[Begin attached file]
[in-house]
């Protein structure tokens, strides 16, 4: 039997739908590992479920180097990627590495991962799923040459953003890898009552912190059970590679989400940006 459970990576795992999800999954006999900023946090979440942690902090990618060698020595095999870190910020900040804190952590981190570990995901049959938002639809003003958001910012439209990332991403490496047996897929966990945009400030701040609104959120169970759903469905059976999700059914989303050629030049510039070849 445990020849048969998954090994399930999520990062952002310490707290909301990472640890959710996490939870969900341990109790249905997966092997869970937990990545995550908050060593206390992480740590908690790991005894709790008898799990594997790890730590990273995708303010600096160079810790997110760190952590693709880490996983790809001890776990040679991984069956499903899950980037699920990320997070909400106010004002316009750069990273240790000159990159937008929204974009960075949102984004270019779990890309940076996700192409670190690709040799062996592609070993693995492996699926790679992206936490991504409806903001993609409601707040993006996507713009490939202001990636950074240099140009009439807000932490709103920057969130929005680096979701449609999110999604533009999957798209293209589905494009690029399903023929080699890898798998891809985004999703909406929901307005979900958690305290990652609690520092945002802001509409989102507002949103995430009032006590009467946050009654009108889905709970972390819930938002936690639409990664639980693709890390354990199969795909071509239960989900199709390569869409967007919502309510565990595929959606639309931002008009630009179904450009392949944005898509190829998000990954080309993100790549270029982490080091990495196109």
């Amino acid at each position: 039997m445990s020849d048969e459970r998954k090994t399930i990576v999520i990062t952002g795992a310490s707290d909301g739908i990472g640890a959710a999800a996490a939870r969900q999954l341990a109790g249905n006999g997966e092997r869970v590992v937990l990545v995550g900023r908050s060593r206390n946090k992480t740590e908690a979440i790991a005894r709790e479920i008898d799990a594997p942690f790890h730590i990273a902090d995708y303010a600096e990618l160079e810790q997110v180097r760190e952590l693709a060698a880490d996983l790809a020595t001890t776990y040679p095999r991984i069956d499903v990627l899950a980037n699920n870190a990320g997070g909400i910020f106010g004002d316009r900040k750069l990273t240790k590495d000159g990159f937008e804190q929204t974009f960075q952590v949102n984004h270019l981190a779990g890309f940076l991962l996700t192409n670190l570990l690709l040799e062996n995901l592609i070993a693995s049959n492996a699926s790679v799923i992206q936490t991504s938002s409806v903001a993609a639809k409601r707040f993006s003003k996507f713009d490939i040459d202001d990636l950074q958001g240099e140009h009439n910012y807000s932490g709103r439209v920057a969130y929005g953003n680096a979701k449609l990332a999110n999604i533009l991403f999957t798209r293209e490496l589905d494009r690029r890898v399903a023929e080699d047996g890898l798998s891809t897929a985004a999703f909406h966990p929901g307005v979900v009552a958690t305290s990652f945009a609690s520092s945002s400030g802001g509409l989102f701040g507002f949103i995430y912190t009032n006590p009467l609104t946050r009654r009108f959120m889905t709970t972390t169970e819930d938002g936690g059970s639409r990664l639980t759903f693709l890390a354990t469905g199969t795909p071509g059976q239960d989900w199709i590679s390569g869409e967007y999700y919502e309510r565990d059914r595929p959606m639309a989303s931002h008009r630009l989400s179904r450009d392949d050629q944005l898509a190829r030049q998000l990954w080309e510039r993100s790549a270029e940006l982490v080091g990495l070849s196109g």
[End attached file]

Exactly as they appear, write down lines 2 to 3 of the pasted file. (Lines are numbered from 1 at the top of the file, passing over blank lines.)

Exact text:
């Protein structure tokens, strides 16, 4: 039997739908590992479920180097990627590495991962799923040459953003890898009552912190059970590679989400940006 459970990576795992999800999954006999900023946090979440942690902090990618060698020595095999870190910020900040804190952590981190570990995901049959938002639809003003958001910012439209990332991403490496047996897929966990945009400030701040609104959120169970759903469905059976999700059914989303050629030049510039070849 445990020849048969998954090994399930999520990062952002310490707290909301990472640890959710996490939870969900341990109790249905997966092997869970937990990545995550908050060593206390992480740590908690790991005894709790008898799990594997790890730590990273995708303010600096160079810790997110760190952590693709880490996983790809001890776990040679991984069956499903899950980037699920990320997070909400106010004002316009750069990273240790000159990159937008929204974009960075949102984004270019779990890309940076996700192409670190690709040799062996592609070993693995492996699926790679992206936490991504409806903001993609409601707040993006996507713009490939202001990636950074240099140009009439807000932490709103920057969130929005680096979701449609999110999604533009999957798209293209589905494009690029399903023929080699890898798998891809985004999703909406929901307005979900958690305290990652609690520092945002802001509409989102507002949103995430009032006590009467946050009654009108889905709970972390819930938002936690639409990664639980693709890390354990199969795909071509239960989900199709390569869409967007919502309510565990595929959606639309931002008009630009179904450009392949944005898509190829998000990954080309993100790549270029982490080091990495196109």
């Amino acid at each position: 039997m445990s020849d048969e459970r998954k090994t399930i990576v999520i990062t952002g795992a310490s707290d909301g739908i990472g640890a959710a999800a996490a939870r969900q999954l341990a109790g249905n006999g997966e092997r869970v590992v937990l990545v995550g900023r908050s060593r206390n946090k992480t740590e908690a979440i790991a005894r709790e479920i008898d799990a594997p942690f790890h730590i990273a902090d995708y303010a600096e990618l160079e810790q997110v180097r760190e952590l693709a060698a880490d996983l790809a020595t001890t776990y040679p095999r991984i069956d499903v990627l899950a980037n699920n870190a990320g997070g909400i910020f106010g004002d316009r900040k750069l990273t240790k590495d000159g990159f937008e804190q929204t974009f960075q952590v949102n984004h270019l981190a779990g890309f940076l991962l996700t192409n670190l570990l690709l040799e062996n995901l592609i070993a693995s049959n492996a699926s790679v799923i992206q936490t991504s938002s409806v903001a993609a639809k409601r707040f993006s003003k996507f713009d490939i040459d202001d990636l950074q958001g240099e140009h009439n910012y807000s932490g709103r439209v920057a969130y929005g953003n680096a979701k449609l990332a999110n999604i533009l991403f999957t798209r293209e490496l589905d494009r690029r890898v399903a023929e080699d047996g890898l798998s891809t897929a985004a999703f909406h966990p929901g307005v979900v009552a958690t305290s990652f945009a609690s520092s945002s400030g802001g509409l989102f701040g507002f949103i995430y912190t009032n006590p009467l609104t946050r009654r009108f959120m889905t709970t972390t169970e819930d938002g936690g059970s639409r990664l639980t759903f693709l890390a354990t469905g199969t795909p071509g059976q239960d989900w199709i590679s390569g869409e967007y999700y919502e309510r565990d059914r595929p959606m639309a989303s931002h008009r630009l989400s179904r450009d392949d050629q944005l898509a190829r030049q998000l990954w080309e510039r993100s790549a270029e940006l982490v080091g990495l070849s196109g």